A fundamental change from RULPA involves the liability of limited partners and general partners for the partnership debts. Under RULPA, a limited partner could be held liable for the entity's debts if he participated in the control of the business and the third party transacted business with the partnership with the reasonable belief that the limited partner was a general partner. Under the new Act, a limited partner cannot be held liable for the partnership debts even if he participates in the management and control of the limited partnership. Concerning general partners, under RULPA, liability was complete, automatic and formally inescapable. Under this Act, limited liability limited partnership (LLLP) status is expressly available to provide a full liability shield to all general partners.
Another important change concerns a limited partner's right to disassociate from the partnership. Under RULPA a limited partner could theoretically withdraw from the partnership on six months notice unless the partnership agreement specified the withdrawal events for a limited partner. Due to estate planning concerns, the new ULPA default rule affords no right to disassociate as a limited partner before the termination of the limited partnership. The power to disassociate is expressly recognized, but may be exercised only through the partnership agreement or those events listed in section 601(b) of this Act.
There are other important changes in the new ULPA. For example, under RULPA, the duration of the limited partnership must be specified in the certificate of limited partnership. Under this Act, no duration limit must be specified and the default rule now creates a perpetual entity. However, the duration is subject to change via the partnership agreement.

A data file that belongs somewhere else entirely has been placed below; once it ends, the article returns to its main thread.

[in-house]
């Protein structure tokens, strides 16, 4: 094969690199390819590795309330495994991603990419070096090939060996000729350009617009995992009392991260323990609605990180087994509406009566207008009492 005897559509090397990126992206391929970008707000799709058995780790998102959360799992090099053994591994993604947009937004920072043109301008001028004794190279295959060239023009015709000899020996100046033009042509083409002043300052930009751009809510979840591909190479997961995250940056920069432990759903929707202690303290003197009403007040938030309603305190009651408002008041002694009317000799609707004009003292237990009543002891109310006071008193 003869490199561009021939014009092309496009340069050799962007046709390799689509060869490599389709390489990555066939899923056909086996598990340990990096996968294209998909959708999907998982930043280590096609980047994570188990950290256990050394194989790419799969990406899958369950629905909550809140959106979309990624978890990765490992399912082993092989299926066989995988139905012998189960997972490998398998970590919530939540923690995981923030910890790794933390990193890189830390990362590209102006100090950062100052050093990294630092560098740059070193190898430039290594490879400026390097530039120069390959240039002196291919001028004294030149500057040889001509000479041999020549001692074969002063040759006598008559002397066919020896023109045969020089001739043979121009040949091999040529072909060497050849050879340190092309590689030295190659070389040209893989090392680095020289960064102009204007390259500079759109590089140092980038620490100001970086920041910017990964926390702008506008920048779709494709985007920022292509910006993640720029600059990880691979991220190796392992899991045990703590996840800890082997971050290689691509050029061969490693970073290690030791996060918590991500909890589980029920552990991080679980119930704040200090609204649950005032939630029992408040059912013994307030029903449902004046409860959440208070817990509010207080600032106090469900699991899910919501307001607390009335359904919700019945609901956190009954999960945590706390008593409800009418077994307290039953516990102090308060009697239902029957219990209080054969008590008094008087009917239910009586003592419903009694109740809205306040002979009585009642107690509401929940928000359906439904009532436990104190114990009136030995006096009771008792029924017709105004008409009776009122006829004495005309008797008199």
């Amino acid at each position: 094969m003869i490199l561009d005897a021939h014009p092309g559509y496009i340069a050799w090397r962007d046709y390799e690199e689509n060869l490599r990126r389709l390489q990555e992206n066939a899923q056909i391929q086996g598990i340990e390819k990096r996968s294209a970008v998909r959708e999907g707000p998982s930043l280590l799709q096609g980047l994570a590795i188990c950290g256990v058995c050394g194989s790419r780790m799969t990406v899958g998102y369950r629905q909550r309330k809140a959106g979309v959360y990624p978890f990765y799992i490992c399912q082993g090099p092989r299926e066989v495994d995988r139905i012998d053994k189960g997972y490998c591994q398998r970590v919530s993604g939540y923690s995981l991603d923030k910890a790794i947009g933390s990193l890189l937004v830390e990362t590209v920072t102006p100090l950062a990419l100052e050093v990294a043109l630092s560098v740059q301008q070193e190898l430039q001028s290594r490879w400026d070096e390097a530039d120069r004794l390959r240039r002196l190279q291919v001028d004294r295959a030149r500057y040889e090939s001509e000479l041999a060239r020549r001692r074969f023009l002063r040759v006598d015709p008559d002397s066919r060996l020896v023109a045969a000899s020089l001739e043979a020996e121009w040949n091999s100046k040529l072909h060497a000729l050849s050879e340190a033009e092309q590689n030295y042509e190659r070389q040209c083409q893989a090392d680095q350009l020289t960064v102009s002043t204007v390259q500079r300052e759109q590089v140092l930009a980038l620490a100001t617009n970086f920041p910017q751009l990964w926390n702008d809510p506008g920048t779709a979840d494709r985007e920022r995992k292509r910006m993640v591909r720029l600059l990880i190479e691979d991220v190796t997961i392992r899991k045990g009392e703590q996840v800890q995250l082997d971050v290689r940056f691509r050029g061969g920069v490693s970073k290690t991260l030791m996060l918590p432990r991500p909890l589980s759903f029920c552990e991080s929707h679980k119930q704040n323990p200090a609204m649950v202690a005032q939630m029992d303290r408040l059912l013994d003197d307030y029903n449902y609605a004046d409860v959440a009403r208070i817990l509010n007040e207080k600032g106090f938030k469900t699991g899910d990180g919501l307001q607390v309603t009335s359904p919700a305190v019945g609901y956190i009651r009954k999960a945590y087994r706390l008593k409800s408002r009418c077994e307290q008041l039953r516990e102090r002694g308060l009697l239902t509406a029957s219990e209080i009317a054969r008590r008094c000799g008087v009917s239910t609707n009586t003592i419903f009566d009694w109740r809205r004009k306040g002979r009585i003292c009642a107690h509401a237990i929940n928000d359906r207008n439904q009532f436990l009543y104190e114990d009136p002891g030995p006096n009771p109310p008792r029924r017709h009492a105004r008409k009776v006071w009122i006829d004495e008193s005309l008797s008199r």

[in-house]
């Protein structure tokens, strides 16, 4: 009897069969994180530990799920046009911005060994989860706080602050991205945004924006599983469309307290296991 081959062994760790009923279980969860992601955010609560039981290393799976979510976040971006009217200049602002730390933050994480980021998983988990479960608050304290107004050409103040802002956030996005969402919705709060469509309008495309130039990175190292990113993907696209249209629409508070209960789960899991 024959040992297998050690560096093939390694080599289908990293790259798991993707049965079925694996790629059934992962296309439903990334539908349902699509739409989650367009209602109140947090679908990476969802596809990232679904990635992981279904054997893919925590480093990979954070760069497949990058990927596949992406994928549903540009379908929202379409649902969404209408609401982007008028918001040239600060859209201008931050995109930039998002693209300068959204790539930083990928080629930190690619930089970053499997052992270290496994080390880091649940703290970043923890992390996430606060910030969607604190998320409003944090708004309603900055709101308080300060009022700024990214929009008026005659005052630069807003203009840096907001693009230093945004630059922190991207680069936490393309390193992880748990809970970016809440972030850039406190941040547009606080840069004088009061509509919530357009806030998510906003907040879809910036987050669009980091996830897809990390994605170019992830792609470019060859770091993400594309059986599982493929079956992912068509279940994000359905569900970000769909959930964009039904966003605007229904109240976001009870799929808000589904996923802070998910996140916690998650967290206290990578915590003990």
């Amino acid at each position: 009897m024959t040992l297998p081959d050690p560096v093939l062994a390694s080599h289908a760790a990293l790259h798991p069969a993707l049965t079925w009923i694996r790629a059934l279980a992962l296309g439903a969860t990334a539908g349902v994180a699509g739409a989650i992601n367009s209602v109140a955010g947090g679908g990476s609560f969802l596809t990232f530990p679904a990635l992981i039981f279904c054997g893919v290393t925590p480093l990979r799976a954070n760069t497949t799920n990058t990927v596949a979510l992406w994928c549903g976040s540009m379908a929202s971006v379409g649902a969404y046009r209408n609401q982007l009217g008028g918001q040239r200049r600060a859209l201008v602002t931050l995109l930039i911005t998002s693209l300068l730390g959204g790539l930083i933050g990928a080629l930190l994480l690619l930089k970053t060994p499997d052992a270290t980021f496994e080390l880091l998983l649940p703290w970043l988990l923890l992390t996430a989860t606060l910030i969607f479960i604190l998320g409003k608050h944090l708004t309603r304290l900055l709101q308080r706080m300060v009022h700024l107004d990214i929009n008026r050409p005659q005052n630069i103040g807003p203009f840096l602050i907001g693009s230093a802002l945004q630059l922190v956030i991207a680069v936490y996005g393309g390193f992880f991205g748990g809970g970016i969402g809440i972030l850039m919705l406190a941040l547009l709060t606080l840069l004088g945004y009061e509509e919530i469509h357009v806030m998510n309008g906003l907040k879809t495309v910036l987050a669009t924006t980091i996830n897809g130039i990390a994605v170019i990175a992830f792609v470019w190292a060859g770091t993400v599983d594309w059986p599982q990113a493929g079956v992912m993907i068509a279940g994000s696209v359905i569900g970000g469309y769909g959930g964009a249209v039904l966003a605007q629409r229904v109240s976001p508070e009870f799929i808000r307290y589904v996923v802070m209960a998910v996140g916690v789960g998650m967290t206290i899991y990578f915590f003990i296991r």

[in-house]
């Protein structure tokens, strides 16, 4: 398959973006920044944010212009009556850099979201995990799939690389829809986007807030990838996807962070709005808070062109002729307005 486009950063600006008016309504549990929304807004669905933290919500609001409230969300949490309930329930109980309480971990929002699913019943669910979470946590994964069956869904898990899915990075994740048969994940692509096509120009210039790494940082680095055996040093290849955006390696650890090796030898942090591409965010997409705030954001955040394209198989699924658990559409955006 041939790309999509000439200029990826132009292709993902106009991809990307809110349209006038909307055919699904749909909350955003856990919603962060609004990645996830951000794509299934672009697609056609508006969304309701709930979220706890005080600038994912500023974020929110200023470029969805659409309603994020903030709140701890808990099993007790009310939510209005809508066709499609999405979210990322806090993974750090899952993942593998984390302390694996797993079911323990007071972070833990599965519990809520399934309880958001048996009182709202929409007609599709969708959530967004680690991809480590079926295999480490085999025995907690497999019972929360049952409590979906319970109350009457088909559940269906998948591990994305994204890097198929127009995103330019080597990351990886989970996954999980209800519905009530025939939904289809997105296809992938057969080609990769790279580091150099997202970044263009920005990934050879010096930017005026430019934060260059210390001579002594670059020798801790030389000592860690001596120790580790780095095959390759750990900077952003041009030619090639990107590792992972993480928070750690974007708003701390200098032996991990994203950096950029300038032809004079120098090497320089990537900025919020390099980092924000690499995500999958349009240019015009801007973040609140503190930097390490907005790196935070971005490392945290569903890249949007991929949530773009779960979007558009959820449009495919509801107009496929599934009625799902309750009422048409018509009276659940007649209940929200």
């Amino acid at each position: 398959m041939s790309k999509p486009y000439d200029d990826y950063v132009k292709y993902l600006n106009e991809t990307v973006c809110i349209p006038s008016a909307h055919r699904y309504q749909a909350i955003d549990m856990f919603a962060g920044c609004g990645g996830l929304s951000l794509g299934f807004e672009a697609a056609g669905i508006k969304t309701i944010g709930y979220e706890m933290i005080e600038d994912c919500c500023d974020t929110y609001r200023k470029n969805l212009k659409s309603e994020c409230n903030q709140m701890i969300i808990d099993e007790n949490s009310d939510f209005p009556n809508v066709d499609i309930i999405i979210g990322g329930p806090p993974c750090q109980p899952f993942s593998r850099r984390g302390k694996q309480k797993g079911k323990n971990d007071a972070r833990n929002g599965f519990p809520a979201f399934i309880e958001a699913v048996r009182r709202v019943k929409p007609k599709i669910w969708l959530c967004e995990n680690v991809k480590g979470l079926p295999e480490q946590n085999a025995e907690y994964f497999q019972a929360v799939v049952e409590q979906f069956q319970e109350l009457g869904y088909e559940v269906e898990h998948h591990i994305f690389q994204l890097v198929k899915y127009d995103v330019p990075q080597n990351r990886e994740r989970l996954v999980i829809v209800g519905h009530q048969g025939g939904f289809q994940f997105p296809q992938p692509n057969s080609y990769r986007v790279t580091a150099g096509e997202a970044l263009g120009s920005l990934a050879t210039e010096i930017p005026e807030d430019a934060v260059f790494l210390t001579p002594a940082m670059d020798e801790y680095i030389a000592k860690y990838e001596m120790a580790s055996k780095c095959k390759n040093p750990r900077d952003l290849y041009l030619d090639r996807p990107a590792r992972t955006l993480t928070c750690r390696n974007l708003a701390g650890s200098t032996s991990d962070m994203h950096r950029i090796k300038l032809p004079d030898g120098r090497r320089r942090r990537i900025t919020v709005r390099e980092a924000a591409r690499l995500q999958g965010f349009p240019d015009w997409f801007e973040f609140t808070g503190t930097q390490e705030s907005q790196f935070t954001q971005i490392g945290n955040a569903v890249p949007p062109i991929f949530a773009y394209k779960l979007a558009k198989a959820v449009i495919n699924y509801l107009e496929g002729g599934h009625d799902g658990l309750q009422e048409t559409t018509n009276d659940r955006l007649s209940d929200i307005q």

Also, under RULPA the use of a limited partner's name in the entity's name was prohibited except in unusual circumstances. Under the new ULPA, this restriction is eliminated. A limited partner's name may be incorporated into the business name of an entity created under this Act.
Further, under RULPA the dissolution of the partnership entity required the unanimous, written consent of all the partners. Under this Act, dissolution of the partnership only requires the consent of all the general partners and of the limited partners owning a majority of the rights to receive distributions as limited partners at the time the consent is to be effective.
RULPA has served well as the backbone of the law on limited partnerships. However, as usages change, new problems arise, and modern business practices require the law to reflect these new developments. The new ULPA now comes forward as a response to the changes that have occurred. It is the same organization, but with characteristics for today's business and estate planning conditions. Adoption of ULPA (2001) will enhance a state's business climate by adding another distinct, specific purpose entity to the list of entities available for business and estate planning purposes. It maximizes opportunity and gives more choices with economic benefit.